My Grandparents – George Gray and Jennie Louisa Perkins jnr.

You can read more about my Nan and Grandad’s first meeting, in my blog ‘Chance Encounters of the Past Generations‘ here:

You may have spotted that throughout this article, I have referred to my Nan as Jennie Louisa Perkins, yet in the first paragraph her name is written as Jenny. The reason for this is that Nan has spelled her name ‘Jenny’ for all of her life. In fact, when she married George Gray in 1950, Nan recorded her name as Jenny Dorothy Perkins (believing that Dorothy was her middle name). It wasn’t until much later in life, when she came across her birth certificate, that she realised she’d actually been registered at birth as Jennie Louisa! So for any future genealogists researching the Gray/Perkins line – YES, Jenny Dorothy Perkins and Jennie Louisa Perkins, are indeed the same person!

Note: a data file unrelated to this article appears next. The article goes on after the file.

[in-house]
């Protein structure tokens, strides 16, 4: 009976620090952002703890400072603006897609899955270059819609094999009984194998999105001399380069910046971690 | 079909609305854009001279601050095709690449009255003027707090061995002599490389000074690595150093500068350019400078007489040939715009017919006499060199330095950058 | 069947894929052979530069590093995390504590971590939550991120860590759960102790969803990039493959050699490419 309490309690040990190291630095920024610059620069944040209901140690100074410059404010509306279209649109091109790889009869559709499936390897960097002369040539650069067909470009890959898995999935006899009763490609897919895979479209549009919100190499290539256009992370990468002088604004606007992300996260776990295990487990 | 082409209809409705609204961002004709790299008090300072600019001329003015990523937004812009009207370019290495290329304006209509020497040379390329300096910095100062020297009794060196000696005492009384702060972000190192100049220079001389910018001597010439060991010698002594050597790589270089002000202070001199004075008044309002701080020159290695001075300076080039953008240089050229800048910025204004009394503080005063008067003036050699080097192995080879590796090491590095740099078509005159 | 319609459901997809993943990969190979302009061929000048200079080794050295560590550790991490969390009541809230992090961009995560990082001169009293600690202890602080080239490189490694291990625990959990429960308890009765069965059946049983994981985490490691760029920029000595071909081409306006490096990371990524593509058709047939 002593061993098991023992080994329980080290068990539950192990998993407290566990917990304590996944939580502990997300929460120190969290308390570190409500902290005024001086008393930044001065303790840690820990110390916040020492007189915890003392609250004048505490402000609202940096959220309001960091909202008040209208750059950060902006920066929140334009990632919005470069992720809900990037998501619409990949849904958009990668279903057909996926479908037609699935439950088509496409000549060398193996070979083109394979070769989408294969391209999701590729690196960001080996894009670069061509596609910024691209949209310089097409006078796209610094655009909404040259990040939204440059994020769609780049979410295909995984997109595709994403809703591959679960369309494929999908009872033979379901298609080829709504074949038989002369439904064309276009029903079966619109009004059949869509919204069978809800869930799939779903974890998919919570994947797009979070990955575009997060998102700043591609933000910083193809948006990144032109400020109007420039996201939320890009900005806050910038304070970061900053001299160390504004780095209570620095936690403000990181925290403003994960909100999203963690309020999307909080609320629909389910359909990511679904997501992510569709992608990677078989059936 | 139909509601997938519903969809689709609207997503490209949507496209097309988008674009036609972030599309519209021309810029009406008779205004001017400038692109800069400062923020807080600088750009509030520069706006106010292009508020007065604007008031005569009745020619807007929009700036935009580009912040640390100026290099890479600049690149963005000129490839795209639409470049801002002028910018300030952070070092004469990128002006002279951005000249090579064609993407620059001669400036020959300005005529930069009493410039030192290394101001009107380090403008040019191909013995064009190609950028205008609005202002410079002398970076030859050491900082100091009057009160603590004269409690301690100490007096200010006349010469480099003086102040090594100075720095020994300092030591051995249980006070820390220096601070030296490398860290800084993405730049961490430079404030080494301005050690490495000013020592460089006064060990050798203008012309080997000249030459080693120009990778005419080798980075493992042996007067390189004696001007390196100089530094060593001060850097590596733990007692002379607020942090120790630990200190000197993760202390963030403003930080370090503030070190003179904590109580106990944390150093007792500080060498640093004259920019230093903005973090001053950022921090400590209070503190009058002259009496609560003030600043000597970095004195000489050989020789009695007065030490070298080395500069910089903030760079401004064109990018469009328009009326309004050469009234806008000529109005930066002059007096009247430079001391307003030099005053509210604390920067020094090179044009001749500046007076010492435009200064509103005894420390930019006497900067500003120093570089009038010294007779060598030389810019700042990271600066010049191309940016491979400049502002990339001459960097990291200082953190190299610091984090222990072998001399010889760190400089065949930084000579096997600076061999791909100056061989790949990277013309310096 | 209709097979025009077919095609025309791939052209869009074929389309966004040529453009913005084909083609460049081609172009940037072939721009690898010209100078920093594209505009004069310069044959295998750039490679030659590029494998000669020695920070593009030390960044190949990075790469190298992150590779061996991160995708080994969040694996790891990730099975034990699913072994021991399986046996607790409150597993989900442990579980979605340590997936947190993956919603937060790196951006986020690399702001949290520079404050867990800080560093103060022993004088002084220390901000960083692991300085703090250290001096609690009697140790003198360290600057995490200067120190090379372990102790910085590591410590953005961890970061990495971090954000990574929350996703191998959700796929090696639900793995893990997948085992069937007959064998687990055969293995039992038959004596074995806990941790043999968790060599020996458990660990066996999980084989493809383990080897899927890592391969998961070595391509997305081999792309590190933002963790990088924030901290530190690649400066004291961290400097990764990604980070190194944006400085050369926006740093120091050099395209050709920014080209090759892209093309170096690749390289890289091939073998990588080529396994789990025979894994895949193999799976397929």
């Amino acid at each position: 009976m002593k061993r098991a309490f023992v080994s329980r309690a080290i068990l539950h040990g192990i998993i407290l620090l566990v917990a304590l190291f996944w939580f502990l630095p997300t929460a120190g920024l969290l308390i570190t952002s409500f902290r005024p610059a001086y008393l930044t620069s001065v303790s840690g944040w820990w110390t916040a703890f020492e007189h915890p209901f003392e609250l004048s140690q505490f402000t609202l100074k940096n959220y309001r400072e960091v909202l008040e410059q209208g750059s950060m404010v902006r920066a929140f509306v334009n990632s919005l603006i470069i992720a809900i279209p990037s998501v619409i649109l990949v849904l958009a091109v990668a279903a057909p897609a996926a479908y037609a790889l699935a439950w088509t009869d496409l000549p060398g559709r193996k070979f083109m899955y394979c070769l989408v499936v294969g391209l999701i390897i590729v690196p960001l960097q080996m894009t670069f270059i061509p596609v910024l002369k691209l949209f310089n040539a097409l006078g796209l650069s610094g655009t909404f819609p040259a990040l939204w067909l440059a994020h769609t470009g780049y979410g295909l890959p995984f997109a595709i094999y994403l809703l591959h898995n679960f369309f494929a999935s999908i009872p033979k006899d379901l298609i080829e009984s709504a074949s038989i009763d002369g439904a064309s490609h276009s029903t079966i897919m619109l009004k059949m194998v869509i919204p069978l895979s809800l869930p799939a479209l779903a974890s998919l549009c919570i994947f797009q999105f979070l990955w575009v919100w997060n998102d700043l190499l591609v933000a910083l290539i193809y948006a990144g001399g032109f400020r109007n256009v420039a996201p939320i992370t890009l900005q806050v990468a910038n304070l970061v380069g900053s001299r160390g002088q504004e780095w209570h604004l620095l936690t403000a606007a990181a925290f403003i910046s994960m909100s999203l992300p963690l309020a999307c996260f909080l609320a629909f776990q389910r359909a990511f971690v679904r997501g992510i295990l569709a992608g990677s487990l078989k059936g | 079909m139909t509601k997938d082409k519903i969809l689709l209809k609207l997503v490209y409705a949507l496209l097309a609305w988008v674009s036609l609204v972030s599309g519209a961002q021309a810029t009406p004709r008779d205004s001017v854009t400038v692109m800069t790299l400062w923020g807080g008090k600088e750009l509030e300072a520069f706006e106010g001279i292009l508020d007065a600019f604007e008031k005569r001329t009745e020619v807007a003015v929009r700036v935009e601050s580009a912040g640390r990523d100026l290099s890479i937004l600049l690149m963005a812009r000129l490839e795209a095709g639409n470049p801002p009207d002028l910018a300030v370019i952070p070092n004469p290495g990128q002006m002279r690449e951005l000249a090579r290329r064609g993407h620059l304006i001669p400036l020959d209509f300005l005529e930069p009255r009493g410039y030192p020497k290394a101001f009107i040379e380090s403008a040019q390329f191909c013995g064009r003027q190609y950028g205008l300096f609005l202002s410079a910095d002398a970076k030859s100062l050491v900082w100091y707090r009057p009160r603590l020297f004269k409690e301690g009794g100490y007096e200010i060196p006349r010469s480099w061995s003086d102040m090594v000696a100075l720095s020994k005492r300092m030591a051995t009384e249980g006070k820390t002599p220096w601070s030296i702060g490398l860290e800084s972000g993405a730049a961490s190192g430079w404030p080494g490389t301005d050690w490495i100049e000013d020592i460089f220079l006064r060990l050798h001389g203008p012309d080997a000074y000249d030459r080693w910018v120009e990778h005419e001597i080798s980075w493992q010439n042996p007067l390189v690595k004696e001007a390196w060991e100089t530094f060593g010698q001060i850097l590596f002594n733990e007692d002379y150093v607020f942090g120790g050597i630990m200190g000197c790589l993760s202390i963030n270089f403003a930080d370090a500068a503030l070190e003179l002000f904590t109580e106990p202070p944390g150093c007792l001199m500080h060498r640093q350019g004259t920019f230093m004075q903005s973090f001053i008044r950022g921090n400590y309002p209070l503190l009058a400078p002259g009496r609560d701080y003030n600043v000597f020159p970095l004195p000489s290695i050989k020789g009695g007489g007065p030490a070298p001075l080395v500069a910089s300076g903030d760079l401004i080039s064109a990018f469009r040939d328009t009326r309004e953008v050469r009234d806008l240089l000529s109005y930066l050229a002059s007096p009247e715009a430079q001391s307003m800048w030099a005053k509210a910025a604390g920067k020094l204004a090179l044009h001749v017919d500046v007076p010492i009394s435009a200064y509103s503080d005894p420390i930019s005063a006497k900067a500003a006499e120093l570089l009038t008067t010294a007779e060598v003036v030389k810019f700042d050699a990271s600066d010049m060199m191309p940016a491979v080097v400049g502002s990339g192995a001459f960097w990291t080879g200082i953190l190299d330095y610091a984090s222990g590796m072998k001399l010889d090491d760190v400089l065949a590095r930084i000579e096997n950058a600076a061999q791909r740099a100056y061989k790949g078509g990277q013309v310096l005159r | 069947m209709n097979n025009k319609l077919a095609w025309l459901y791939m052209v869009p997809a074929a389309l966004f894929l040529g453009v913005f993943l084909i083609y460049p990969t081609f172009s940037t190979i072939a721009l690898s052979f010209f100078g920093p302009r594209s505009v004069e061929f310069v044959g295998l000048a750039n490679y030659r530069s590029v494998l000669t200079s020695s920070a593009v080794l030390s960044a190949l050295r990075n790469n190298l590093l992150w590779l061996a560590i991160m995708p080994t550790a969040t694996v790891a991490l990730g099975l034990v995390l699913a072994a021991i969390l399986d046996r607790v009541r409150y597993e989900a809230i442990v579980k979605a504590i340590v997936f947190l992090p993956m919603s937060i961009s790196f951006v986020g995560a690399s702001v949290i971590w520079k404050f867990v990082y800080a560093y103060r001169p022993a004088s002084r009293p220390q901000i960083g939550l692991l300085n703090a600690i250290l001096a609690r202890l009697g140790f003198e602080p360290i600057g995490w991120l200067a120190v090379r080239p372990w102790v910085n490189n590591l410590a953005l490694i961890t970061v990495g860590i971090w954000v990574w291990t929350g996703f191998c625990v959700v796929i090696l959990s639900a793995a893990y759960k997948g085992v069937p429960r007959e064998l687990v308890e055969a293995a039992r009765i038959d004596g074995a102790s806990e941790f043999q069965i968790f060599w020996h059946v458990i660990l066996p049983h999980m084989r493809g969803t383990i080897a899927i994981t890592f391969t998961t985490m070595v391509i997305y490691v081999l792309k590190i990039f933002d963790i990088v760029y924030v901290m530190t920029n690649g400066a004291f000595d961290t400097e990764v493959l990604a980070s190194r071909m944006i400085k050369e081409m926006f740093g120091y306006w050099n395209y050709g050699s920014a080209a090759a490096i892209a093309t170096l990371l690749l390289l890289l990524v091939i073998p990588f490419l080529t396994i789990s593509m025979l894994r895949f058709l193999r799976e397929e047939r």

Happy Birthday Nan. Thank you for all you have done for me throughout my life, teaching me values of kindness and respect; but most of all, for inspiring a love of family history.